Except that the sight of the little creature grated on Chris Winger and his pals, Gary and Lea Allinson. They made up their minds that if the ministry wouldn’t respond, they would.
When you grow up next to the frigid winter lakes of Muskoka, Ont., you venture out on the ice in December only with the greatest caution. The trio formed a rescue team and slid an aluminum boat carefully toward their objective-one foot in the boat, the other propelling it slowly along the frozen surface. It seemed to take forever.
When they got close enough, they saw that the fawn lay with her forelegs and chest on the ice and her hindquarters in the freezing water. They estimated that since she had first been spotted, she’d been there for nearly 48 hours. Her coat was frozen to the ice, and her struggling and slipping had spread-eagled her front legs. The men figured she was a goner, dead already.
Then they saw her big, liquid-brown eyes watching them. Reaching down to get a good hold on the back of her neck, Gary gave a mighty yank. The others steadied the boat-and prayed as the ice around them grumbled and cracked. Ripped from the ice, the little animal screamed pitifully, just once, very loudly. With the practised eye of veteran hunters, the three estimated she was about a year and a half old and weighed 25 kilograms. They wrapped the fawn-christened Noël, as Christmas was just five days away-in their warm coats and wrestled the boat back to shore. Then they loaded the bundled survivor in front of Gary on his snowmobile for the trip back to his workshop.
Huddled next to a wood stove, the rescue crew assessed the damage. The news was bad. The doe’s forelegs were frozen solid. They felt like icicles, hard and brittle. She couldn’t stand-the injuries caused by her flailing against the ice made one leg flop too far to the side, and the skin on her chest where she’d been pulled away from the ice was raw. It was hard to tell whether she was shivering more from the deadly cold or from sheer terror.
Lea went to phone the local vet. But on the Saturday evening just before Christmas, he was reluctant to take on a hopeless case. The deer was sure to die from exposure and shock. He recommended that they let nature take its course.
The three men looked at one another grimly. They hadn’t gone through all this just to abandon their mission now. But what to do? Horses have legs like a deer’s, they reasoned. Maybe Nancy Tapley, a horse trainer and co-owner of the nearby Bondi Village Resort, would be able to tell if the leg was broken. And she had a stable where the invalid could be made more comfortable. Lea picked up the phone again and called Tapley, who responded by jumping into her car and driving the short distance to Port Cunnington to see what could be done.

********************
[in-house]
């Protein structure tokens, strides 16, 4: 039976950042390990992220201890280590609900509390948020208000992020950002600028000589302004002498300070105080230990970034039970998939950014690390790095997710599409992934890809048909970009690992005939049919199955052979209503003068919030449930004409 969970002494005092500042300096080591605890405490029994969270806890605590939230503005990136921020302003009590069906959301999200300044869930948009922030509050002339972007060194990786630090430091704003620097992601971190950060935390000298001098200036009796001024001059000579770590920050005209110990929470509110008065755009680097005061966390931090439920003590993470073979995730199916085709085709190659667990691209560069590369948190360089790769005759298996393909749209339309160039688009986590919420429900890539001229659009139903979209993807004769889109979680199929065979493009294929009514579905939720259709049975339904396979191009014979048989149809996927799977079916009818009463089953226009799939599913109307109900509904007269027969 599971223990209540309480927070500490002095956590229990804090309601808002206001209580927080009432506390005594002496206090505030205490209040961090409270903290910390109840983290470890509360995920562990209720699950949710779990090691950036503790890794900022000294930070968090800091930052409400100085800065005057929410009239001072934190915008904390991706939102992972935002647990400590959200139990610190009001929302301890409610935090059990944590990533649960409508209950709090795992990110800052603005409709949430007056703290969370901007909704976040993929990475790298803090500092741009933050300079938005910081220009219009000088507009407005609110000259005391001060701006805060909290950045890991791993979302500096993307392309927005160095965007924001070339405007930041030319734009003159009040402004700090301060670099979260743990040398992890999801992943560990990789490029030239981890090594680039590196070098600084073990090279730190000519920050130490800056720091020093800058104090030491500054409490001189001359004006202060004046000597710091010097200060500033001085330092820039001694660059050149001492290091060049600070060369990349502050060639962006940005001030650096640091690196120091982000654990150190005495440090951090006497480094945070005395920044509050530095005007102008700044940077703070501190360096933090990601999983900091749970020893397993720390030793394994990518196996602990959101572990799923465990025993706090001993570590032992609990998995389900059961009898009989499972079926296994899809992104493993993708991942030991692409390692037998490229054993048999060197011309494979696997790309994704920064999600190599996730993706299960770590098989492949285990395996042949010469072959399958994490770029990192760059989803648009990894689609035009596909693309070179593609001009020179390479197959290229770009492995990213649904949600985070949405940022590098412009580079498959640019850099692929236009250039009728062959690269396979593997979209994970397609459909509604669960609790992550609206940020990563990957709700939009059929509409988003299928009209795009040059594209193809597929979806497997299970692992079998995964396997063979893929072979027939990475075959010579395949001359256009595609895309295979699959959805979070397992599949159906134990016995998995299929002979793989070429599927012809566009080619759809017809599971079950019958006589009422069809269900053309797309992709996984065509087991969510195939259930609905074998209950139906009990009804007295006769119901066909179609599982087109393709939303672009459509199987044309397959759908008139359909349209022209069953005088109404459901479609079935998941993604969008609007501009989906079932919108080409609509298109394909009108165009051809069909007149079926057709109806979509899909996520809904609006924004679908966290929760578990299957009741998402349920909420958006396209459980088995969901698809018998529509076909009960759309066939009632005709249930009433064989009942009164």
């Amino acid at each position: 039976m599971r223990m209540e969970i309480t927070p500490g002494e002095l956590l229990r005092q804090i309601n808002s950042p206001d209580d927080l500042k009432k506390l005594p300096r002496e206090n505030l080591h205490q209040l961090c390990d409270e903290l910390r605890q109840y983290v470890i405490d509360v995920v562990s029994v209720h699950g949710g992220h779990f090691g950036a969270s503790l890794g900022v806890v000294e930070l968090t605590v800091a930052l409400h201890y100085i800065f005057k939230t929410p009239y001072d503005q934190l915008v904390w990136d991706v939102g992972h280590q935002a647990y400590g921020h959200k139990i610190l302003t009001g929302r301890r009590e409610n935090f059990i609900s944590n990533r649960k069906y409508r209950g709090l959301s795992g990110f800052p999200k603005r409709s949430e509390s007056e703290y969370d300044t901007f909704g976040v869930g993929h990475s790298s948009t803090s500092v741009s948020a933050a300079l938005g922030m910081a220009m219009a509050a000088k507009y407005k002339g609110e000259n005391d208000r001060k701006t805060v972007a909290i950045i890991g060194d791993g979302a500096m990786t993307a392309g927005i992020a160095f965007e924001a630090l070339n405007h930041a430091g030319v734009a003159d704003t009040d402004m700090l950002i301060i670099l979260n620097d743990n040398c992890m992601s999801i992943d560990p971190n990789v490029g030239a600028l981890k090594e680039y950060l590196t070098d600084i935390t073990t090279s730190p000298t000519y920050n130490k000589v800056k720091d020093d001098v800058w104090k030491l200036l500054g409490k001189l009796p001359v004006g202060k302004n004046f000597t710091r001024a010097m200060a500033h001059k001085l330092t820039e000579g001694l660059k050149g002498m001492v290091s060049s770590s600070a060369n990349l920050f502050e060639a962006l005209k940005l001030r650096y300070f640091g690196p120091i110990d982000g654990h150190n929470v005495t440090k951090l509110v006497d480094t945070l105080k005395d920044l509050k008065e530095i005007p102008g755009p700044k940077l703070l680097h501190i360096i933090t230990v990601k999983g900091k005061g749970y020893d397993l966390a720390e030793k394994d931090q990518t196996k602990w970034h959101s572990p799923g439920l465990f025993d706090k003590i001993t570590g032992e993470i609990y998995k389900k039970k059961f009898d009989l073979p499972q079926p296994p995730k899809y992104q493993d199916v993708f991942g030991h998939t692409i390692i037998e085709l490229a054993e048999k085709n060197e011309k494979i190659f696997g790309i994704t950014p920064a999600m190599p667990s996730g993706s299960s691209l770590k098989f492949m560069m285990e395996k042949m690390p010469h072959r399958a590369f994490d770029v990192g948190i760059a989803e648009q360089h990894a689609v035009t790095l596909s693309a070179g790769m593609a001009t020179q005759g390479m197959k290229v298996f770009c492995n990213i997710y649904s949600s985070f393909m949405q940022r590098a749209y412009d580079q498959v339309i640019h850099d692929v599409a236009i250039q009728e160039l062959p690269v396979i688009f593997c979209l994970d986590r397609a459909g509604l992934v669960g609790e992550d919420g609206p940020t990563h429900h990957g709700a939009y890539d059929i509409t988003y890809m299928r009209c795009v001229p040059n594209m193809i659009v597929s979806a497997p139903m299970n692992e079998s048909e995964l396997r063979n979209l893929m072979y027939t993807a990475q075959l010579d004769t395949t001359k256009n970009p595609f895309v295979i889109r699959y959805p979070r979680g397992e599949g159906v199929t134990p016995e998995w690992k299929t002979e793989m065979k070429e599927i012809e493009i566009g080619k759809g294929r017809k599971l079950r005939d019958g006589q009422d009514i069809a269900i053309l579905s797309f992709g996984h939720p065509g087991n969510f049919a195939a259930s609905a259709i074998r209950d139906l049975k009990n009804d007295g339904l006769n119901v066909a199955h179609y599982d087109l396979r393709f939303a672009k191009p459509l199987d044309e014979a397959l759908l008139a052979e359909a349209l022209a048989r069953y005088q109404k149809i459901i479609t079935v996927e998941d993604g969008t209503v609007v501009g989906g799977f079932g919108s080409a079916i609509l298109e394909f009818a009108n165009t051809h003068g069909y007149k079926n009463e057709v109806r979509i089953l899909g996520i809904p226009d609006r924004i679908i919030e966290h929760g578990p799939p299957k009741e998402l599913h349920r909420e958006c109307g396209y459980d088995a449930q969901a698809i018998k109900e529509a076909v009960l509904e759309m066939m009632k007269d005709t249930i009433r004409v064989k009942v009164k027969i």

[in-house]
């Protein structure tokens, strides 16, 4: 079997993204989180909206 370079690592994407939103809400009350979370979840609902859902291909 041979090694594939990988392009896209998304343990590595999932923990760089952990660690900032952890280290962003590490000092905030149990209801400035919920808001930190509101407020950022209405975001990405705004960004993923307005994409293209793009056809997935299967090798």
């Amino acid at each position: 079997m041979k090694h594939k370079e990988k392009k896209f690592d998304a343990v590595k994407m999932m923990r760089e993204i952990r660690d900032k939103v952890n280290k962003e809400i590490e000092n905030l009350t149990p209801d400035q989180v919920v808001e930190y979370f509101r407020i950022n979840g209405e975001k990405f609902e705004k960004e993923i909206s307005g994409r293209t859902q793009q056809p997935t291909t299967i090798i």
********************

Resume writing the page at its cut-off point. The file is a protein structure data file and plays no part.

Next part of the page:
The injured fawn lay very still, watching with dull, pain-filled eyes, while they gently examined her and discussed her fate. Shock was a primary concern, in addition to the more obvious external injuries.
Casting about for help, Tapley thought of Alan Young in Terra Cotta, Ont., a friend who served as a vet to the Canadian equestrian team for many years. His expertise was with fragile, spindly-legged racehorses as well as with show jumpers. Young offered what little advice he could.
“Massage her ears to keep her out of shock,” he suggested. “Bottle-feed her warm milk and sugar, maybe with a bit of brandy. It may help, but I can’t promise anything.”
Surrounded by her rescuers, all hoping against the odds, the little fawn sipped from a baby’s bottle and, swaddled in blankets, fell asleep with her head in Gary’s lap.
The next morning, they moved Noël very carefully into the back seat of a car and drove her to Bondi Village, where they installed her in the stable-much to the astonishment of the horses already in residence. The fawn’s stablemates arched their necks, pricked up their ears and snorted loudly.
It was four days before Christmas, and the resort was full of people on a holiday break. They were all interested in Noël and anxious to help her pull through.